Palestinian groups notoriously attempt to enlist the symbols of the international community to transfer support and legitimacy. Arafat and the UN flag is a sight we are all accustomed to. These efforts can be undermined by trying to enlist the same symbols, or more powerful ones, first.
Testimonial means enlisting the support of somebody admired or famous to endorse an ideal or campaign. Testimonial can be used reasonably – it makes sense for a footballer to endorse football boots – or manipulated, such as when a footballer is used to support a political campaign they have only a limited understanding of. While everybody is entitled to an opinion, testimonial can lend weight to an argument that it doesn’t deserve: if U2’s Bono condemned Israel for something that it didn’t do, thousands would believe him, even though he was wrong.
The plain folks technique attempts to convince the listener that the speaker is a ‘regular guy’, who is trust-worthy because they are just like ‘you or me’. Often politicians present themselves as being from outside the standard ‘political cliques’ and above political bickering, and then call for tax cuts to help the ‘regular guy’. More often than not these politicians are multi-millionaires financed by large corporations, but the plain folks technique allows them to obscure that fact by presenting their ‘common’ characteristics.
Support for an alleged underdog in a certain situation can often be part of a ‘plain folks’ agenda. Critics of Israel can paint the Palestinian people as the underdogs, and Israel as an ‘oppressor’ of a weaker people. This sort of populist position can best be combated by shifting blame for the Palestinian predicament away from Israel and towards Yasser Arafat. As the famous saying goes, “Yasser Arafat has never missed an opportunity to miss an opportunity”. Point out that the reason Palestinians are still stateless is because their leadership have, tragically and repeatedly, sought war instead of peace, and turned down offers of land for peace.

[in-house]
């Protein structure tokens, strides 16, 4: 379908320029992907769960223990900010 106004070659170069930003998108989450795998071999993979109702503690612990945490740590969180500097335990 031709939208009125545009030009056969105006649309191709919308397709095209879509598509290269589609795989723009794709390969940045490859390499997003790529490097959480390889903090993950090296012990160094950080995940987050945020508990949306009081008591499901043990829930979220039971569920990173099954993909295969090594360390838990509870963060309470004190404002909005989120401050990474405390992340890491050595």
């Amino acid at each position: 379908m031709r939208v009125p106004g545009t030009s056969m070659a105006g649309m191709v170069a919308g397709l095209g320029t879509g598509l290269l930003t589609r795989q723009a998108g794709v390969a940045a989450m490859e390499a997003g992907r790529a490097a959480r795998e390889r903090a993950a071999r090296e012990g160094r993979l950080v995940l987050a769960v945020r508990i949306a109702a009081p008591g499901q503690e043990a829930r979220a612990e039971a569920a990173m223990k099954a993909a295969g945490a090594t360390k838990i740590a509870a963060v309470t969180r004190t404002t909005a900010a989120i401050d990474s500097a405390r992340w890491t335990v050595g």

Care must be taken when adopting populist positions. There are some ethical boundaries that ought not to be crossed – for example tapping in to general anti-Arab feeling, or Islamophobia. Remember that Israel can be supported without resorting to mass generalizations or racism.
When a speaker warns that the consequences of ignoring his message is likely to be war, conflict, personal suffering, and so forth, they are manipulating fear to advance their message. Listeners have deep-seated fears of violence and disorder which can be tapped into by creating false dichotomies – ‘either listen to me, or these terrible things will happen’. Listeners are too preoccupied by the threat of terrible things to think critically about the speaker’s message.
Fear is easily manipulated in a climate that is already steeped in fear by the threat of global terror. Arab and Islamic fundamentalist terror has been responsible for 1000s of deaths in the West, and has threatened to bring the entire world into deep economic recession. Nobody wants to face physical risk, or financial ruin. Fear can be successfully utilized by pointing out the consequences of terror. Reminding people that terrorists have, in the past, operated throughout the world makes the threat vivid and immediate.
Most people, when in doubt, are happy to do what other people are doing. This is the bandwagon effect. People are happy to be part of the crowd, and subtle manipulators can play on this desire by emphasizing the large size of their support. Although it is reasonable that people are given a chance to find out how many other supporters a speaker or movement has, often it is possible to create the impression of extensive support – through gathering all supporters in one place, or through poorly conducted opinion polls – in an attempt to persuade people who are keen to follow the crowd.
Remember that playing with perceptions of numbers supporting a cause can be problematic if this means that genuine supporters become complacent.
Palestinian activists’ success at creating the impression that they have enormous support is hard to counter. The most obvious and most effective response is to try and seem even better supported. Otherwise, simply start to deal with the issues, especially using ‘plain folks’ techniques, to gain support that is committed, and not just jumping on the bandwagon.